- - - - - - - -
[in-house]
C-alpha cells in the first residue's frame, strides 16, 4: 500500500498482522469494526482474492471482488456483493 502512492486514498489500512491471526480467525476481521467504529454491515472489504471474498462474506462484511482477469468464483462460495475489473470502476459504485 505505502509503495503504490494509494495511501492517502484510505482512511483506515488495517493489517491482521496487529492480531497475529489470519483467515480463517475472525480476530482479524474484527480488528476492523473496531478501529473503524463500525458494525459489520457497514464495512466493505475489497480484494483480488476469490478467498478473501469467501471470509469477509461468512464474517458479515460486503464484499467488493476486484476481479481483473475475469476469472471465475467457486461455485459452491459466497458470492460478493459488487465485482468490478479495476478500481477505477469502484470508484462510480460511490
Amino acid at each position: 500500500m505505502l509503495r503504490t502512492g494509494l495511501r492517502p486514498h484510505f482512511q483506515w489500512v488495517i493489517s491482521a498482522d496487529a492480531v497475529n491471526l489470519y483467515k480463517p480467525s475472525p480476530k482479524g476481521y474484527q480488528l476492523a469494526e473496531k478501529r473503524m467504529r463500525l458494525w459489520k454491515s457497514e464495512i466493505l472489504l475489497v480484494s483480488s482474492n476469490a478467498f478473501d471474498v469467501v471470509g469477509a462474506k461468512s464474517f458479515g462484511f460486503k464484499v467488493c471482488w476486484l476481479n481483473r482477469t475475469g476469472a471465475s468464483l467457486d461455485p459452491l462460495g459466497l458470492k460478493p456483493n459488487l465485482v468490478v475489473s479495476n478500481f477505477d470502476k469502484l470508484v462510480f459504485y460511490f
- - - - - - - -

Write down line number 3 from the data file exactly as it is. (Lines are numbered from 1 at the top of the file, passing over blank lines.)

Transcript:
Amino acid at each position: 500500500m505505502l509503495r503504490t502512492g494509494l495511501r492517502p486514498h484510505f482512511q483506515w489500512v488495517i493489517s491482521a498482522d496487529a492480531v497475529n491471526l489470519y483467515k480463517p480467525s475472525p480476530k482479524g476481521y474484527q480488528l476492523a469494526e473496531k478501529r473503524m467504529r463500525l458494525w459489520k454491515s457497514e464495512i466493505l472489504l475489497v480484494s483480488s482474492n476469490a478467498f478473501d471474498v469467501v471470509g469477509a462474506k461468512s464474517f458479515g462484511f460486503k464484499v467488493c471482488w476486484l476481479n481483473r482477469t475475469g476469472a471465475s468464483l467457486d461455485p459452491l462460495g459466497l458470492k460478493p456483493n459488487l465485482v468490478v475489473s479495476n478500481f477505477d470502476k469502484l470508484v462510480f459504485y460511490f